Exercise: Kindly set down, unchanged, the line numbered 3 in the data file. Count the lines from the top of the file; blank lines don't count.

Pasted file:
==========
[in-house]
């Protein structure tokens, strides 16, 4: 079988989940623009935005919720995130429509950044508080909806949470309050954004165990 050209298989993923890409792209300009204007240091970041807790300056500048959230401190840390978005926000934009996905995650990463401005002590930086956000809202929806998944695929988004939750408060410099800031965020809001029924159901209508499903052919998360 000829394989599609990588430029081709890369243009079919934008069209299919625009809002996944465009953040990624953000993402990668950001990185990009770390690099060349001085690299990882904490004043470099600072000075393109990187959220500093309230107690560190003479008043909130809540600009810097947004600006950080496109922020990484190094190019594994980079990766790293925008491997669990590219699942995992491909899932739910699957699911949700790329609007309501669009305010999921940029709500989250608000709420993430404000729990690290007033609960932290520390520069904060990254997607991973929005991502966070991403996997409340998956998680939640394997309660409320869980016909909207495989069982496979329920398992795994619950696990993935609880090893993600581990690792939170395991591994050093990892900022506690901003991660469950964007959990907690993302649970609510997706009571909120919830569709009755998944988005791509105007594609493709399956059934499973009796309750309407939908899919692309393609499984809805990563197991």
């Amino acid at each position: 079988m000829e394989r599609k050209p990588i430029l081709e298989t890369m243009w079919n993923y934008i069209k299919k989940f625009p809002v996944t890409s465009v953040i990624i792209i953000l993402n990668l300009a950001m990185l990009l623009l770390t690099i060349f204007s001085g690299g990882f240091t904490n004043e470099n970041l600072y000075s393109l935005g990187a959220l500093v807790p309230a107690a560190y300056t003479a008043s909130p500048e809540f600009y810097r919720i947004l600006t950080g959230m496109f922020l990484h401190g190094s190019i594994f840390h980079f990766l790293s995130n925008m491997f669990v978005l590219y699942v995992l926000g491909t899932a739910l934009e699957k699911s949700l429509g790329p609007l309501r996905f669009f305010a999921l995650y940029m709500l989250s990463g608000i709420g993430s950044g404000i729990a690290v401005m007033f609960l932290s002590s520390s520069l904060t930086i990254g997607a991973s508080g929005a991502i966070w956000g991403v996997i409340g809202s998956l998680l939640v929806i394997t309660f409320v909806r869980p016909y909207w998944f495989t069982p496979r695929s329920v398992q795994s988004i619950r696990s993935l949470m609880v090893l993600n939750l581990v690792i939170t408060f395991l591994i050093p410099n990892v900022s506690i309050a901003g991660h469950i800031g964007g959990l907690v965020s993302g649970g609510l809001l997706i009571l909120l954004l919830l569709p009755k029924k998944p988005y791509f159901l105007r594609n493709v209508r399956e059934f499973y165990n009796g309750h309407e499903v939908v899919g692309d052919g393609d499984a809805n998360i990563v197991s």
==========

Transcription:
């Amino acid at each position: 079988m000829e394989r599609k050209p990588i430029l081709e298989t890369m243009w079919n993923y934008i069209k299919k989940f625009p809002v996944t890409s465009v953040i990624i792209i953000l993402n990668l300009a950001m990185l990009l623009l770390t690099i060349f204007s001085g690299g990882f240091t904490n004043e470099n970041l600072y000075s393109l935005g990187a959220l500093v807790p309230a107690a560190y300056t003479a008043s909130p500048e809540f600009y810097r919720i947004l600006t950080g959230m496109f922020l990484h401190g190094s190019i594994f840390h980079f990766l790293s995130n925008m491997f669990v978005l590219y699942v995992l926000g491909t899932a739910l934009e699957k699911s949700l429509g790329p609007l309501r996905f669009f305010a999921l995650y940029m709500l989250s990463g608000i709420g993430s950044g404000i729990a690290v401005m007033f609960l932290s002590s520390s520069l904060t930086i990254g997607a991973s508080g929005a991502i966070w956000g991403v996997i409340g809202s998956l998680l939640v929806i394997t309660f409320v909806r869980p016909y909207w998944f495989t069982p496979r695929s329920v398992q795994s988004i619950r696990s993935l949470m609880v090893l993600n939750l581990v690792i939170t408060f395991l591994i050093p410099n990892v900022s506690i309050a901003g991660h469950i800031g964007g959990l907690v965020s993302g649970g609510l809001l997706i009571l909120l954004l919830l569709p009755k029924k998944p988005y791509f159901l105007r594609n493709v209508r399956e059934f499973y165990n009796g309750h309407e499903v939908v899919g692309d052919g393609d499984a809805n998360i990563v197991s």